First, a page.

# Low pass filter for 60Hz rejection

1. Aug 14, 2013

### pjshah72

Hi All,
I am looking to design LPF with Inductor and Capacitor that can reject 60Hz frequency.
I tried on google about the same but did not get an idea.

Basically, I am trying to do is this, Incoming mains (AC Signal) has 60Hz frequency and I wanted to make it like a DC (close to DC) which has no frequency.

Can I do with LC-LPF?
Any help and advise will be greatly appreciated.

Thank you!!!

2. Aug 14, 2013

### milesyoung

The mains voltage has no DC-component (ideally), so you won't get anything from a low-pass filter. What you're looking for is a rectifier:
http://en.wikipedia.org/wiki/Rectifier

The diode-bridge is very common:
http://en.wikipedia.org/wiki/Diode_bridge

You shouldn't be messing with mains voltage if you have no experience with high-voltage applications. It's an easy way to get yourself killed.

3. Aug 14, 2013

### pjshah72

Rectifier can convert AC into DC but I am not looking for that. In other words, I am not looking to convert AC into DC by LPF.

I want to make filter that gives me close to zero frequency when I applied AC (mains).
I want to chop AC frequency to none (close to zero).

Thank you!!!

4. Aug 14, 2013

### pjshah72

Let's think the other way. How can I make LC-LPF filter that can reject 60Hz? (not considering this for AC signal.) Assume this is a frequency of some signal.

5. Aug 14, 2013

### milesyoung

You could use a low-pass filter with a suitable break frequency to attenuate your 60 Hz component, but that would impact everything above 60 Hz aswell. Have you had a look at a notch filter?
http://en.wikipedia.org/wiki/Band-stop_filter

You can find tonnes and tonnes of practical guides to building them with a search on Google.

6. Aug 14, 2013

### Baluncore

One traditional and simple way is with a passive twin-T notch filter.
http://sim.okawa-denshi.jp/en/TwinTCRkeisan.htm
You will have to build it using high voltage capacitors and resistors.
When the power turns on or off there will be a big spike on the output.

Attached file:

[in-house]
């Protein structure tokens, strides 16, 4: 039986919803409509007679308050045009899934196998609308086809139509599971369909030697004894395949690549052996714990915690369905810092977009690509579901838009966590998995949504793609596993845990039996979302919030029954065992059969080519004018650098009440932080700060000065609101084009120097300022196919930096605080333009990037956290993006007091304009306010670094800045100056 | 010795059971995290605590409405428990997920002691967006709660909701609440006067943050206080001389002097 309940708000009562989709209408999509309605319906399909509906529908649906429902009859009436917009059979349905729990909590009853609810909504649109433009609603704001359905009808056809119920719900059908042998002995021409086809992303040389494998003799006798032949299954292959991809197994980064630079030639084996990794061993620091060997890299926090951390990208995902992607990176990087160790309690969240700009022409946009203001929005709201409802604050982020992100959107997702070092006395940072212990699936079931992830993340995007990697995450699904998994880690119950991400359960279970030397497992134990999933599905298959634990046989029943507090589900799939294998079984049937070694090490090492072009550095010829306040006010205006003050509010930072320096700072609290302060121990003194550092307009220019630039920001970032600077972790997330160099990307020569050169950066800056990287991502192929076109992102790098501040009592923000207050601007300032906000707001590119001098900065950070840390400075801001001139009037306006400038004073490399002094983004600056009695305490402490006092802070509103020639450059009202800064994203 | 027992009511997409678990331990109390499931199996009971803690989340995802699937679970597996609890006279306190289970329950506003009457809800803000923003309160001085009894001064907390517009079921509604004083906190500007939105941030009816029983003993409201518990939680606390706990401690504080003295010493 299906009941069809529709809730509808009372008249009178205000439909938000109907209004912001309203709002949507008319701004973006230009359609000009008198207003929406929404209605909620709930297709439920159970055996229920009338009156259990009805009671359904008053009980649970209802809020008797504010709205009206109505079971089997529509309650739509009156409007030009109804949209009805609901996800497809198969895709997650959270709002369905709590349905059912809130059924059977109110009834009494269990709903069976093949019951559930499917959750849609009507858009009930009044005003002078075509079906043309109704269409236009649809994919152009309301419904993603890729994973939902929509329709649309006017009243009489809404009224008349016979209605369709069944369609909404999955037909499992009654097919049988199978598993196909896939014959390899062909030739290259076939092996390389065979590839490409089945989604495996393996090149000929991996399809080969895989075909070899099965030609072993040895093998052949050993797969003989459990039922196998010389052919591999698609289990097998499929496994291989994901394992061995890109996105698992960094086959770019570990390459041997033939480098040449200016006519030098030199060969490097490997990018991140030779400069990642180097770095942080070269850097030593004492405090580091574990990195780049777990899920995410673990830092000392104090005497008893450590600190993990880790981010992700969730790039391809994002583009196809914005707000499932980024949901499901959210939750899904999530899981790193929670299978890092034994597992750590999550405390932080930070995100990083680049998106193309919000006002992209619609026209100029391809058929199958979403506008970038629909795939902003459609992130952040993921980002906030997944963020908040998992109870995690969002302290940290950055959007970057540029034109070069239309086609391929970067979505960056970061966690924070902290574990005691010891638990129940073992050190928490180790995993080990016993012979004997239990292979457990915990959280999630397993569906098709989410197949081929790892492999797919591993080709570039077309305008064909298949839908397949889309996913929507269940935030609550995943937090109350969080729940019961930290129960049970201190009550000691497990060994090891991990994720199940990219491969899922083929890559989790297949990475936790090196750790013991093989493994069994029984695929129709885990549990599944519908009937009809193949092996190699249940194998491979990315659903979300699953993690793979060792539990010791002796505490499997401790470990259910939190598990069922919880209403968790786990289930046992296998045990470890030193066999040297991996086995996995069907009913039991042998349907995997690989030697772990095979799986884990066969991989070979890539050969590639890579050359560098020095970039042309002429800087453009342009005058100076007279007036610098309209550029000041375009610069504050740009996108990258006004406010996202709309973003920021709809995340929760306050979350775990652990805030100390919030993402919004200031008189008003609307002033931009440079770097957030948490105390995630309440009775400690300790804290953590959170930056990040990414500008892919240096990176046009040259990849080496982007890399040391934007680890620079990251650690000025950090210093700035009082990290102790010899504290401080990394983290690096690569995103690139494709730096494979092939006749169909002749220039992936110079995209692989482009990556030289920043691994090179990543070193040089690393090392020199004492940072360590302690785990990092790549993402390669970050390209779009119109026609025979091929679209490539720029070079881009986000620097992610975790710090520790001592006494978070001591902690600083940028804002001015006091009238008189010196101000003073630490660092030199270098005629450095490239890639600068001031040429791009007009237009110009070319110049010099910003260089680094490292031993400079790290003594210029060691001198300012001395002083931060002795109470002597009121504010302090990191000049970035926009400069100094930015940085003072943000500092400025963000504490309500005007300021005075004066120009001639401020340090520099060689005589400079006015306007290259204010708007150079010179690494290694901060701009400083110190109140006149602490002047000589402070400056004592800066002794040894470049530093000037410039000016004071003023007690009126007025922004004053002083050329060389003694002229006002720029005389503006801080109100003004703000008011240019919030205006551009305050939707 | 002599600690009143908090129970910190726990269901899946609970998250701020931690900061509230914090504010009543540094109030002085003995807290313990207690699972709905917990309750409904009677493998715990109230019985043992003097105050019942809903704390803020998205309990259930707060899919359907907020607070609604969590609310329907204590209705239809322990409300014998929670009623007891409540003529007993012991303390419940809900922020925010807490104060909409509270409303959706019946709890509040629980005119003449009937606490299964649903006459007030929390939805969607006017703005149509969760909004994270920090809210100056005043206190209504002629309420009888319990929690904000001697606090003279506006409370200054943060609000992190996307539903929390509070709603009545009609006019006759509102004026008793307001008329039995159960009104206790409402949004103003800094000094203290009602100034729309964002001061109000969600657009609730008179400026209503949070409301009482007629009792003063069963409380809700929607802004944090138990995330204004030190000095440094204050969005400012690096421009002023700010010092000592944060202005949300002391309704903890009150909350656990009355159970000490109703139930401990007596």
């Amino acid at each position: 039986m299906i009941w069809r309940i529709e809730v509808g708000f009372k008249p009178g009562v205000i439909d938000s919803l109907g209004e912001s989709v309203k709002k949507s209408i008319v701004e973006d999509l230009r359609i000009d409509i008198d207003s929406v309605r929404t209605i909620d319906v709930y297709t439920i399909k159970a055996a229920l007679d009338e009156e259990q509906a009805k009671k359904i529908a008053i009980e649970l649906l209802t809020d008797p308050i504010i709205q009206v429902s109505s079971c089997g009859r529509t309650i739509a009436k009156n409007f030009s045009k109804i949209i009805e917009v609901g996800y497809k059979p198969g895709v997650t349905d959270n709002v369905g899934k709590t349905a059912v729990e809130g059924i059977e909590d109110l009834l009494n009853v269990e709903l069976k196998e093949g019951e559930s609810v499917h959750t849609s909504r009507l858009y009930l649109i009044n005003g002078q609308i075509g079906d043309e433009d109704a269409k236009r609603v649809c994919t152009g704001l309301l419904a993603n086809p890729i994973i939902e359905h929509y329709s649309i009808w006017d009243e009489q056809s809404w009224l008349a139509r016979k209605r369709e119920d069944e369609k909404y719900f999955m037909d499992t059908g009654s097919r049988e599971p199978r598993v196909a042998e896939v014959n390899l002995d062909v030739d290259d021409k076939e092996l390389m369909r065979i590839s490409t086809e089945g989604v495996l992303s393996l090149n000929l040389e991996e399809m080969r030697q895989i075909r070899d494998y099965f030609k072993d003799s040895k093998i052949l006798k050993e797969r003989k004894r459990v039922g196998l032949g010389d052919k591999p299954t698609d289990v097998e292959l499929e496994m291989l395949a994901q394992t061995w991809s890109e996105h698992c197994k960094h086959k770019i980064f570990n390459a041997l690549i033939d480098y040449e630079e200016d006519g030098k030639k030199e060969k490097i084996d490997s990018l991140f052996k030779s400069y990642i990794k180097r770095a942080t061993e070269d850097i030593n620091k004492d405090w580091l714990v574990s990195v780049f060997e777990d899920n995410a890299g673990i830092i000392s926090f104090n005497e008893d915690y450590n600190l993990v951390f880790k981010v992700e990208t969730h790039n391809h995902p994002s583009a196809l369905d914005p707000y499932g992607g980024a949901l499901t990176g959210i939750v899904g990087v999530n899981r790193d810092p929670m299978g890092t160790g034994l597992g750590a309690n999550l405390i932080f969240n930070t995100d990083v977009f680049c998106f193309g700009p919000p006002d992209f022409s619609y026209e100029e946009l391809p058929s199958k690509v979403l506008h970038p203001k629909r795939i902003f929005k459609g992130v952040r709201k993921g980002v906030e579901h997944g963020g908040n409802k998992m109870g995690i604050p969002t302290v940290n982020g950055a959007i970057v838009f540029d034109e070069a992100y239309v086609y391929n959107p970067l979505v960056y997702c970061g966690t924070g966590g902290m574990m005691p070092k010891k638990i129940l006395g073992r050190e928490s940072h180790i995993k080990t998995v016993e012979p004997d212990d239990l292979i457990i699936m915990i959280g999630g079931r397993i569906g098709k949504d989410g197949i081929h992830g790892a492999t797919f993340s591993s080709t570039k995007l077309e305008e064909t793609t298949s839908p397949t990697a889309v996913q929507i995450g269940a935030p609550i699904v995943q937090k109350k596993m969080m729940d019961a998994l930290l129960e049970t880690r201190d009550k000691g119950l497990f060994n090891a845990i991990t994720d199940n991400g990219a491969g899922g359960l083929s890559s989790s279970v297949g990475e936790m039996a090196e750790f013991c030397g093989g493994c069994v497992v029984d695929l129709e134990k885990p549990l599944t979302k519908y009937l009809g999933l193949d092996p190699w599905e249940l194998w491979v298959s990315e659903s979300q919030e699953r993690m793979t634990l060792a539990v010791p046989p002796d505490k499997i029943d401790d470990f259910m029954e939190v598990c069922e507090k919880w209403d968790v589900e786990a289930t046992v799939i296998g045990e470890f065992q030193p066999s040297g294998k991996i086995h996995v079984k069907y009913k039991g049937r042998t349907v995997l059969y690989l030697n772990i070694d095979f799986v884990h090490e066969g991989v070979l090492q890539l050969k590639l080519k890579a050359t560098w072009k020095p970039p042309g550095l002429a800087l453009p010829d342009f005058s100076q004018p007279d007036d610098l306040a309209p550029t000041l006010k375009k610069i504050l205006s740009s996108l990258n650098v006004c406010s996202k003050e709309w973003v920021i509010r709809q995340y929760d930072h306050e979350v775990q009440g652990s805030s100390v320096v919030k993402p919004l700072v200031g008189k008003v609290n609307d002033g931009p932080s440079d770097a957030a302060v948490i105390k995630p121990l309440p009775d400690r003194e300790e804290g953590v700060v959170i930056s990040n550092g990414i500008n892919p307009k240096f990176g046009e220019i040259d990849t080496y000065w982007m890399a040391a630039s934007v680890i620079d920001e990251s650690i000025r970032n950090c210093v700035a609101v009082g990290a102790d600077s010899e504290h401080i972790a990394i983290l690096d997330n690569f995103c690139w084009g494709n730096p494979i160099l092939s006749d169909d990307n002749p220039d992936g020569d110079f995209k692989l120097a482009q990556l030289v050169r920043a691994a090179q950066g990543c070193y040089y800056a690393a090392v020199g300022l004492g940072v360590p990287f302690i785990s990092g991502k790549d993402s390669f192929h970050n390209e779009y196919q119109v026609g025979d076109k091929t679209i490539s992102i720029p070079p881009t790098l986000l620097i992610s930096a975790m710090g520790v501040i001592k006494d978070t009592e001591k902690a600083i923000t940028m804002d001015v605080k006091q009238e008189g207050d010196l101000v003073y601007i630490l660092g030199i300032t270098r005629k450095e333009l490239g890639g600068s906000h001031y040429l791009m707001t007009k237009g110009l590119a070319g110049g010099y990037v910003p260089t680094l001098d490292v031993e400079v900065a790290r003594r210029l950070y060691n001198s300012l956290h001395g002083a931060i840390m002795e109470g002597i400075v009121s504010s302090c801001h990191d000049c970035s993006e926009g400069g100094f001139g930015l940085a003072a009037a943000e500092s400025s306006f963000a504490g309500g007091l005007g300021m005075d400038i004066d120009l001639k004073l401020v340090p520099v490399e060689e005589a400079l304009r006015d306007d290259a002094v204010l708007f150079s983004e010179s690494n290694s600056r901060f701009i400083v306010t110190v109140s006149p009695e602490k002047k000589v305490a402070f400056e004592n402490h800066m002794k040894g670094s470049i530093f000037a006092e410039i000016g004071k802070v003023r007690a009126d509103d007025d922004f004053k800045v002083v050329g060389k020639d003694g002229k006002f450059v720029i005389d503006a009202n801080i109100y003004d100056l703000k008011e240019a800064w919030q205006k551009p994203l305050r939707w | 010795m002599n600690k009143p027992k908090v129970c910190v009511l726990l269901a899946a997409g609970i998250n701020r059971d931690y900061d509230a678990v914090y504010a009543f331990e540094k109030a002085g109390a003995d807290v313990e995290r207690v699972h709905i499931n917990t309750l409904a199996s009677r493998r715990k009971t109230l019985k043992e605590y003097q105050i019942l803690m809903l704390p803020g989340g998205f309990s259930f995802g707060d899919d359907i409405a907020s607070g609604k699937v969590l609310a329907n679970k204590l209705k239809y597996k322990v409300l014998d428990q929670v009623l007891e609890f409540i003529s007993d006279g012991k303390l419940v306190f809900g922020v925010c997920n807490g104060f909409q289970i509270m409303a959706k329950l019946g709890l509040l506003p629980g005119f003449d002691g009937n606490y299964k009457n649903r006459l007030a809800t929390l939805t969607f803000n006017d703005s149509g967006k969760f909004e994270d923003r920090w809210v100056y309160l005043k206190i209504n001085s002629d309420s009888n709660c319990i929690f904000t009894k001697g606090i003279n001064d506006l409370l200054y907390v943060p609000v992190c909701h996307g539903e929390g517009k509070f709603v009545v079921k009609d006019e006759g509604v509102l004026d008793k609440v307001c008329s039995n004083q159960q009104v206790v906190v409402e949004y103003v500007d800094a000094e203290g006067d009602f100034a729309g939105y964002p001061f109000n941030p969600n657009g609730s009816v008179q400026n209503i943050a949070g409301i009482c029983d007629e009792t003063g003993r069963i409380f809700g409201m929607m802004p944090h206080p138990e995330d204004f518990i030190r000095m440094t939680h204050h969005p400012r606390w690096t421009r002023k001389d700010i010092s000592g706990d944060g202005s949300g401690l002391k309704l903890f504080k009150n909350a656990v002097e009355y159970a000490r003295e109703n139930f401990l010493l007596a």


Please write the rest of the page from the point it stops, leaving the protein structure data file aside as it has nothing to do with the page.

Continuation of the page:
The signal that passes will be the harmonics of 60Hz, synchronous noise from rectifiers and any signalling on the line.

7. Aug 14, 2013

### Staff: Mentor

What are you going to do with the signal once you have removed the 60Hz from it?

8. Aug 15, 2013

### pjshah72

I am very new in this field (2nd year) so I don't know much. If I will remove 60Hz successfully then I will feed to Voltage regulator and try to get some specific voltage out of it. (for ex. 12V out of voltage regulator.)

Thank you!!

9. Aug 15, 2013

### Baluncore

pjshah72. You are building a 12V DC linear power supply. You will need a power transformer, a bridge rectifier and a storage capacitor. You do not need a 60Hz filter, the storage capacitor will do that.
The rectified secondary voltage will have a frequency of 120Hz.

10. Aug 15, 2013

### pjshah72

Hi Baluncore,
Thank you for the input. I wanted to try the other way. With transformer and bridge rectifier with storage capacitor is common method. I want to try only.

11. Aug 15, 2013

### jegues

If you remove the 60Hz component of the signal coming from the mains you won't have any signal left at all. (Ideally, of course)

If your 60Hz signal had some sort of DC bias imposed on it (which it currently doesn't), then you could filter out the 60Hz portion and just extract only the DC bias at the output of the filter.

Like many others have suggested, in order to achieve what you've described you'd want to use is a rectifier circuit, not a filter.

12. Aug 15, 2013

### pjshah72

Got it!! Thank you all for the responses.
How to calculate voltage that comes after this filter circuit? (Input is AC mains.)
I am looking for formula or method.

Thank you!!!

13. Aug 15, 2013

### Baluncore

To generate DC from an AC source you must perform a multiplication such as a square. A rectifier diode is non-linear and so it generates the DC offset you need.

If you full wave rectify the 60Hz AC you will have a signal with a fundamental at 120Hz but with a DC offset.

Now imagine you used an active low pass filter to remove that 120 Hz and another for each of it's significant harmonics. The power available at the output of the active filter would be derived entirely from the power supplies of the active filter. This defeats the purpose.

By using passive resonant LC notch filters for the 120Hz fundamental and most significant harmonics, then followed that by an LC low pass filter you would have built a smooth DC power supply. Only asynchronous noise would reach your DC supply rail.

14. Aug 15, 2013

### pjshah72

Can anyone suggest value for L and C to reject 60Hz frequency?

15. Aug 15, 2013

### Baluncore

16. Aug 15, 2013

### Staff: Mentor

You are looking for trouble! [Broken]

Never connect a circuit you build to the mains, it is dangerous and what you have in mind won't do what you think it will.

You need to study a lot more before you understand the hazards of mains electricity and how circuits work.

Last edited by a moderator: May 6, 2017
17. Aug 15, 2013

### dlgoff

bold by me

I totally agree with

Wouldn't it be better to understand how it's done in the real world instead of killing yourself? Do you know how a bridge rectifier works? If not, it's fairly simple as this image shows:

Last edited by a moderator: Apr 17, 2017
18. Aug 15, 2013

### pjshah72

What is the safe way? Can I put transformer between AC and circuit so it will step down voltage?

Last edited by a moderator: May 6, 2017
19. Aug 15, 2013

### pjshah72

Thanks for the image!!

Last edited by a moderator: Apr 19, 2017
20. Aug 16, 2013

### davenn

yes that's the safe way

Dave